For our final spot we headed to Niagara Falls which when we arrived had a sign saying it had been named by someone with their ‘tongue in cheek’. It took longer to find the falls than it did to stand admire and get back in the car, they were that good.


We drove back to Invercargill still admiring all the different flora and fauna as we went along. I wonder how many days before that all becomes rather blasé.


As we hadn’t had a chance to before, we thought we should at least drive round Invercargill town centre. It was bigger than we thought and had some interesting if run down in places,  art deco and earlier buildings. I still wouldn’t want to live here but it was better than we had anticipated.


Karen was now getting hungry and so to please Barry who last summer went to the Northernmost MacDonalds in the world in the Artic Circle, we went to the Southernmost MacDonalds in the world and had a burger each for our dinner. It didn’t taste any different to any other MacDonalds in the world but was still quite tasty for a change.


Incidentally if you count the most Easterly MacDonalds as the one nearest the dateline that is also in New Zealand in Gisborne. Karen is already wondering whether we should completely our route to take that in – the answer is No.


Back in our room, we had a cuppa whilst Karen did our first load of washing for the trip in the laundry which was opposite our room. Then as it was a beautiful evening with the sun not setting until after 9.50pm we headed out again, this time to Bluff to find the end of State Highway 1 (we had been to the other end at Cape Reigna on our last trip) and more interestingly the famous Bluff Signpost.


It was a long straight road drive with loads of deer farms on either side of the road. The road end and signpost were at Stirling Point. It was a marvellous view and we almost had the place to ourselves and so we patted ourselves on the back for coming here in the evening as apparently it can be very busy during the day. Again, we took lots of photos.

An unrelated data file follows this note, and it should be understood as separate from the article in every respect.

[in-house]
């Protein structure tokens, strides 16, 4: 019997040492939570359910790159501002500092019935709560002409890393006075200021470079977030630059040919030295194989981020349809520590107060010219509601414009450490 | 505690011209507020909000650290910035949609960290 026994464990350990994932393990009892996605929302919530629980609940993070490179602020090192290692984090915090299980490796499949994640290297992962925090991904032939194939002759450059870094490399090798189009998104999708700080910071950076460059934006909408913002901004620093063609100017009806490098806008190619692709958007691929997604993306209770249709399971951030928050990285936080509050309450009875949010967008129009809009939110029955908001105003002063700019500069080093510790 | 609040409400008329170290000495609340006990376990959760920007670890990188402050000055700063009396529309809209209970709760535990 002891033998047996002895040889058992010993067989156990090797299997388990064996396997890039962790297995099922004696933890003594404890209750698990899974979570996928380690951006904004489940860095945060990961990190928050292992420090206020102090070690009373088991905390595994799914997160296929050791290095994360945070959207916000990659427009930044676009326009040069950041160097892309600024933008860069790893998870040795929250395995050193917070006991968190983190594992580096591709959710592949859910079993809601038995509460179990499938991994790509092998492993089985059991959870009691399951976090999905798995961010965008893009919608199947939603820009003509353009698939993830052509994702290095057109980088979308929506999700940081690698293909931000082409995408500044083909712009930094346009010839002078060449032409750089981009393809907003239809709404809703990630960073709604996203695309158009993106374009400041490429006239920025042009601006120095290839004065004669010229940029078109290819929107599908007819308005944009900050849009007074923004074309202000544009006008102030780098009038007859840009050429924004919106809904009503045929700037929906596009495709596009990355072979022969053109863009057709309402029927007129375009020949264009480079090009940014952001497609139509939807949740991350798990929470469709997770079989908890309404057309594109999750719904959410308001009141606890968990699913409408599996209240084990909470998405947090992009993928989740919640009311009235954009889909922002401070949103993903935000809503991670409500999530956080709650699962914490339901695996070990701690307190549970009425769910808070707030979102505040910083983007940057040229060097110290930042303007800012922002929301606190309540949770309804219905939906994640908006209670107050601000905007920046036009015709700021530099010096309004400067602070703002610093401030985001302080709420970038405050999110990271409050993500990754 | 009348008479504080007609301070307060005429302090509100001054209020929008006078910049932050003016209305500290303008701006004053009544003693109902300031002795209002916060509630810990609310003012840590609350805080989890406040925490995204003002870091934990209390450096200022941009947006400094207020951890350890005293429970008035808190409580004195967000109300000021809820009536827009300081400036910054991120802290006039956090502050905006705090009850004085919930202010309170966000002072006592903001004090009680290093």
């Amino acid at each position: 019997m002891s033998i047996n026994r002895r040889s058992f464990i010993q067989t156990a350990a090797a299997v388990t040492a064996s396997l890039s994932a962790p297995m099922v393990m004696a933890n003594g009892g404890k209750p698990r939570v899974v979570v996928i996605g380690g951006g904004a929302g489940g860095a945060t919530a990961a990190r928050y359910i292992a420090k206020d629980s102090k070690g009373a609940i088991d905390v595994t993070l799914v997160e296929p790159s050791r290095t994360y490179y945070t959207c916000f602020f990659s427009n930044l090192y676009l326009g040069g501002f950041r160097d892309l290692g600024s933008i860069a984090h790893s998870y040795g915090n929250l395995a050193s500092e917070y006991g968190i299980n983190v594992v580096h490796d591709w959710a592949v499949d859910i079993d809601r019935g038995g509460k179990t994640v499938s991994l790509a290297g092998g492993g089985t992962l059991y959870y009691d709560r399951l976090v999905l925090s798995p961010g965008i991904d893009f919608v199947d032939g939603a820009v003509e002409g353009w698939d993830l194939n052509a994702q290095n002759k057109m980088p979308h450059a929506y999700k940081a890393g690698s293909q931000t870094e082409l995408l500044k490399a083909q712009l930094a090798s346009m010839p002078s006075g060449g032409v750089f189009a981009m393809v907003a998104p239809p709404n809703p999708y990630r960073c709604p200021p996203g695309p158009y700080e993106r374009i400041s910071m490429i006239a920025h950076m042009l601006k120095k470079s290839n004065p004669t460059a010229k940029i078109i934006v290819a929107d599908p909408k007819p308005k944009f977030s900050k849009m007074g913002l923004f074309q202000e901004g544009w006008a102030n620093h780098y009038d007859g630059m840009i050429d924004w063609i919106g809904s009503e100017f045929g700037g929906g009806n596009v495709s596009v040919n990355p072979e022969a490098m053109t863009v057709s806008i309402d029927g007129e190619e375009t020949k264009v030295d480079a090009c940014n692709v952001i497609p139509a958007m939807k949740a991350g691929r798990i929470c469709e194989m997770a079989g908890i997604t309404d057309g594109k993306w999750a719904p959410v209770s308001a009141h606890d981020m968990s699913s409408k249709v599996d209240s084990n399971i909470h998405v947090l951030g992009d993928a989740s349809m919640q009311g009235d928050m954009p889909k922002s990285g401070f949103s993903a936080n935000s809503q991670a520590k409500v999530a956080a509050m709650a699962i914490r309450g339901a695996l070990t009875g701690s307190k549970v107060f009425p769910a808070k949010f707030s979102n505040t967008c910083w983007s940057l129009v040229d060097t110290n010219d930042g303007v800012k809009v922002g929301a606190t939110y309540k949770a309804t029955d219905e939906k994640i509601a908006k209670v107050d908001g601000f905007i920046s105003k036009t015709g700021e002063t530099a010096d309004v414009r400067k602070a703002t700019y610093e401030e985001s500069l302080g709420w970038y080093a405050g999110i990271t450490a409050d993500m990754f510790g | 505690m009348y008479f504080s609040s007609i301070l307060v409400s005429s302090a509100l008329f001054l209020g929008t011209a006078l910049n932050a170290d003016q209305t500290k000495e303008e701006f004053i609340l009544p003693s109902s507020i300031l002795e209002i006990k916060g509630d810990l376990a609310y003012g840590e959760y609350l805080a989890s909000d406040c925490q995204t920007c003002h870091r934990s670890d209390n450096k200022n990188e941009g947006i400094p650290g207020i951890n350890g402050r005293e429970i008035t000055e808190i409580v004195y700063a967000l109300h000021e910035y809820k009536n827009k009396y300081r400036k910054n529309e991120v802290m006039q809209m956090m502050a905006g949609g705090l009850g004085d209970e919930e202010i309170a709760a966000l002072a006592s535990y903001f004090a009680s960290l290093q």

On the way back we diverted to Bluff Head. It was a very steep drive up followed by a very circular short pathway to the top. It was unbelievably windy at the top with seemingly nothing to shelter us from whatever seemed to blowing across from the South Pole. The views were marvellous and we seemed to be surrounded by water, but it was not particularly pleasant being buffeted so much so our time at the summit was quite short.


We headed back to our motel and as we sorted ourselves out watched some house renovation project on a safari lodge inn on the Zambesi River. It was such an obvious set up with false targets and a hippo attack on their supply boat.


Despite not going to Stewart Island as we thought we had planned; it had been a good day. I would have been annoyed if we had not been able to visit the places we had done so. In retrospect going to Stewart Island was not a sensible plan. It was far too far offshore and from what we know now, does not have much on it. We decided we had enjoyed today far more than a rough sea crossing ending with just a bus tour round a nature reserve. Still cannot believe I messed up the booking though.